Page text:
Scheherazade, Rimsky-Korsakov’s colorful treatment of the Arabian classic “A Thousand And One Nights,” opened Sunday’s Festival Orchestra program with wonderfully expansive, controlled playing from all hands. One of the glories was the recurring violin theme associated with the title character. Concertmaster David Coucheron spun the phrases with limpid tone, punctuated by glissandos and chords stunningly articulated by harpist Anneleen Lenaerts, new this year from the Vienna Philharmonic. Rimsky’s kaleidoscopic orchestration brings all the principal players into the spotlight at one time or another. Most memorable were Elaine Douvas’ plaintive oboe, Nadine Asin’s sultry low-range flute and John Zirbel’s high-elevation French horn. Cellist Desmond Hoebig also had a run at the Scheherazade theme, and his filigree also contributed to the ensemble beauty. The entire brass managed to be sonorous and present without a hint of blare, and the percussion seasoned the score without overpowering it, especially the insistent pulse of David Herbert’s tympani.

Pianist Inon Barnatan followed with a dry-eyed yet expressive Tchaikovsky Piano Concerto No. 1, among the most popular of piano-and-orchestra works. As fully realized as this performance was, the concerto might have benefited from another rehearsal or two. The broad outlines were there, to be sure, and softer, more lyrical passages were especially fine, especially Barnatan’s caress of the second movement’s tune, first offered by Asin’s flute. But details too often missed, and after pauses or tempo shifts, entrances repeatedly needed an additional measure or two to synchronize. The soloist tended to rush complex passages, and moments of denser texture could have used more clarity. Things fell into place better in the finale, finishing with a welcome rush.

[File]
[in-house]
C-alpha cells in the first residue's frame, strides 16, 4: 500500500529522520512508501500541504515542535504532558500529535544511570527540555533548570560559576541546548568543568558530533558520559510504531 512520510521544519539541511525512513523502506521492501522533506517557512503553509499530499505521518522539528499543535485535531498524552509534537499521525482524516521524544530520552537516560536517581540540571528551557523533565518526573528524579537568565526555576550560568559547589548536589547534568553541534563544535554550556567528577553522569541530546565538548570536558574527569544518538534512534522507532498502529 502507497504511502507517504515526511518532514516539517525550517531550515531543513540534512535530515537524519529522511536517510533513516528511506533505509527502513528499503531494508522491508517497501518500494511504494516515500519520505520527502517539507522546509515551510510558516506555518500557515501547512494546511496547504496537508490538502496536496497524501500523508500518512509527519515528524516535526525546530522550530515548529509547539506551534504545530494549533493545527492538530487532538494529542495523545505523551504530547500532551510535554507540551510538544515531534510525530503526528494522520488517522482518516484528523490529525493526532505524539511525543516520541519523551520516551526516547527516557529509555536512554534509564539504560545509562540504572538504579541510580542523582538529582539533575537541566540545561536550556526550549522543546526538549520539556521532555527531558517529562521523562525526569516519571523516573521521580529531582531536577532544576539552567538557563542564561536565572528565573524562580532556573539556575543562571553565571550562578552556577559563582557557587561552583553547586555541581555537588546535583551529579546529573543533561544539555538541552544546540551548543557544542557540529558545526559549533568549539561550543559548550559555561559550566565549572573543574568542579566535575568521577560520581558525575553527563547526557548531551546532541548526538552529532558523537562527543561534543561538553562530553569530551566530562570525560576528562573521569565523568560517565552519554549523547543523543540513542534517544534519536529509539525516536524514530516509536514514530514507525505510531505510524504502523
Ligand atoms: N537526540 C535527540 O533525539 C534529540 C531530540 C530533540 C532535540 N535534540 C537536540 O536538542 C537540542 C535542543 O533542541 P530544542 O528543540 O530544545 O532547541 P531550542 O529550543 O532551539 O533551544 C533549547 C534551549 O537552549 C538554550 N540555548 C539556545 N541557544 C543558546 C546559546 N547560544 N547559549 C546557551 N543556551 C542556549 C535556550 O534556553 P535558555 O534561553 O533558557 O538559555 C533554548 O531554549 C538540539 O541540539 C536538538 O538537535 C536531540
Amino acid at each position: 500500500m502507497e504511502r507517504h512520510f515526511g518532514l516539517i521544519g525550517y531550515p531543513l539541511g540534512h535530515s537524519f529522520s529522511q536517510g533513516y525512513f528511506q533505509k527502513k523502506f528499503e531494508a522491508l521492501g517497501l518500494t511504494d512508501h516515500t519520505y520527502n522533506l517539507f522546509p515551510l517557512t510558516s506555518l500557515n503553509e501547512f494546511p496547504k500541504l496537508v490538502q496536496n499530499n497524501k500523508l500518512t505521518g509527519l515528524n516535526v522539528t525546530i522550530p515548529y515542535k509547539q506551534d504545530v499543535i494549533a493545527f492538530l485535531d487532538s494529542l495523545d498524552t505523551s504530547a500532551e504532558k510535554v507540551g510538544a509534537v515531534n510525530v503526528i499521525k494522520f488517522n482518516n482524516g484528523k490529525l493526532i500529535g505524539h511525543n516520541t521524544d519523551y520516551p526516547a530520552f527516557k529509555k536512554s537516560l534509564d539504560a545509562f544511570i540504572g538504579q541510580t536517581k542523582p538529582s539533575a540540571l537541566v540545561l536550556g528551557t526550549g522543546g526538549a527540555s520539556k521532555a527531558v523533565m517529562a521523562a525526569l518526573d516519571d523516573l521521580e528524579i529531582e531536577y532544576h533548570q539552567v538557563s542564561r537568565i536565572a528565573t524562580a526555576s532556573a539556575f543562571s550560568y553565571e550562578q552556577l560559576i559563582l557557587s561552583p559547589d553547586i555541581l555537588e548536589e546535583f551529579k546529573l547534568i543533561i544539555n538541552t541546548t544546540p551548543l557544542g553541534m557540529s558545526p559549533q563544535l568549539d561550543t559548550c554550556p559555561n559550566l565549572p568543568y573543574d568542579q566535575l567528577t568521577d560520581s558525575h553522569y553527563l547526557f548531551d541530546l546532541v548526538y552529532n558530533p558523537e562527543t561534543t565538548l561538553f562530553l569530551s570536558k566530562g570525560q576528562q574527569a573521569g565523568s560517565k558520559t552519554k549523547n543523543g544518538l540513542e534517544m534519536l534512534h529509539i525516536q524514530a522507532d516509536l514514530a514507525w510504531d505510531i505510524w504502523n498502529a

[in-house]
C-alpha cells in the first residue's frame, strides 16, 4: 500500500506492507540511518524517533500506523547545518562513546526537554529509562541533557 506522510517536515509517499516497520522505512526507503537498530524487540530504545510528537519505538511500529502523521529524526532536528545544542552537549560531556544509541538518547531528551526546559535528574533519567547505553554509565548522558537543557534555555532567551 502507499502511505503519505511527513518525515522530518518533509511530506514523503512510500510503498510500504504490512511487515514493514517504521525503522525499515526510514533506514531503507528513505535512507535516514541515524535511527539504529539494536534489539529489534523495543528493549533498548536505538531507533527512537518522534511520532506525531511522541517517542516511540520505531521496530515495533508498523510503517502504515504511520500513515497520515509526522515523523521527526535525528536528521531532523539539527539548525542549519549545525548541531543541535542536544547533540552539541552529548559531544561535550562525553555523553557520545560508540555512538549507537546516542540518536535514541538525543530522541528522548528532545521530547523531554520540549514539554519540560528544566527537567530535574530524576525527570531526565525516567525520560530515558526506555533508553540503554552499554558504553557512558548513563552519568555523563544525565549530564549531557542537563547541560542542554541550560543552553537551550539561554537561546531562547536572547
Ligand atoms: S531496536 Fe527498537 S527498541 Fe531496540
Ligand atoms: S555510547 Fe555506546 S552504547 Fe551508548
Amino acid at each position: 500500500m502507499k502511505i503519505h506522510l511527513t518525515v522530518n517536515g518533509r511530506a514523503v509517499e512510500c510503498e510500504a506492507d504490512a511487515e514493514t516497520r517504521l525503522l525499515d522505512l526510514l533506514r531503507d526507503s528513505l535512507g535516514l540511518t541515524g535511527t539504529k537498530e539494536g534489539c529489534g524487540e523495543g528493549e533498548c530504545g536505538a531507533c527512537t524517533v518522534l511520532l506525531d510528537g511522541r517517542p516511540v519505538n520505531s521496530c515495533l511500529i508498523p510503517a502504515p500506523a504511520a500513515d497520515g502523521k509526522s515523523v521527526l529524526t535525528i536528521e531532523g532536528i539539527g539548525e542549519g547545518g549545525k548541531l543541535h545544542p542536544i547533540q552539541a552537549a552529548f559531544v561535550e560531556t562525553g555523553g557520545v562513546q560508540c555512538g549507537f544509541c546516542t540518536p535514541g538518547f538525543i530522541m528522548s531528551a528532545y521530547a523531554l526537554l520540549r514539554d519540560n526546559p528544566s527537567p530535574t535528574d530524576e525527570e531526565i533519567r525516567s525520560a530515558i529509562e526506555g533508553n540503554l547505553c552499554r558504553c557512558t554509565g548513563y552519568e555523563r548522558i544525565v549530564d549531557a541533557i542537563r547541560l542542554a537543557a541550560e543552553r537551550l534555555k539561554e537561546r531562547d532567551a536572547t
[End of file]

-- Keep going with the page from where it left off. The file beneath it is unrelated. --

Conductor Robert Spano brought out the music’s shifting colors and pulsings with well-judged intensity, and deft balances throughout. Broad-beamed pieces like this are right in this conductor’s wheelhouse.

To open the season Thursday in the smaller Harris Hall, festival favorites cellist David Finckel and pianist Wu Han assayed cello sonatas by Bach, Beethoven, Brahms and Rachmaninov. Smart programming mined musical interconnections. In a charming talk to begin the second half, Wu Han noted that the “three B’s” sonatas all consciously take their cues from Bach’s counterpoint, for example. Each one prominently features a fugue.

Finckel displayed his flair for singing melody. A modernistic hollow arc of a bridge on his instrument seemed to underline the sweet lyric-tenor sound of the high range, although the lower reaches took on a gruff quality, especially in rapid passages. He seemed most at home in the romantic Brahms Sonata No.1 in E minor and the more extroverted passages in the long Rachmaninov sonata. Both musicians favored a warm, legato approach to the Bach Sonata No. 1 in G major, which minimized differences between the baroque and romantic styles, almost to a fault.

The pianist preceded the expansive Rachmaninov sonata with a set of five sublime solo preludes by Skryabin, the Russian composer’s contemporary.

Harvey Steiman

Leave a Comment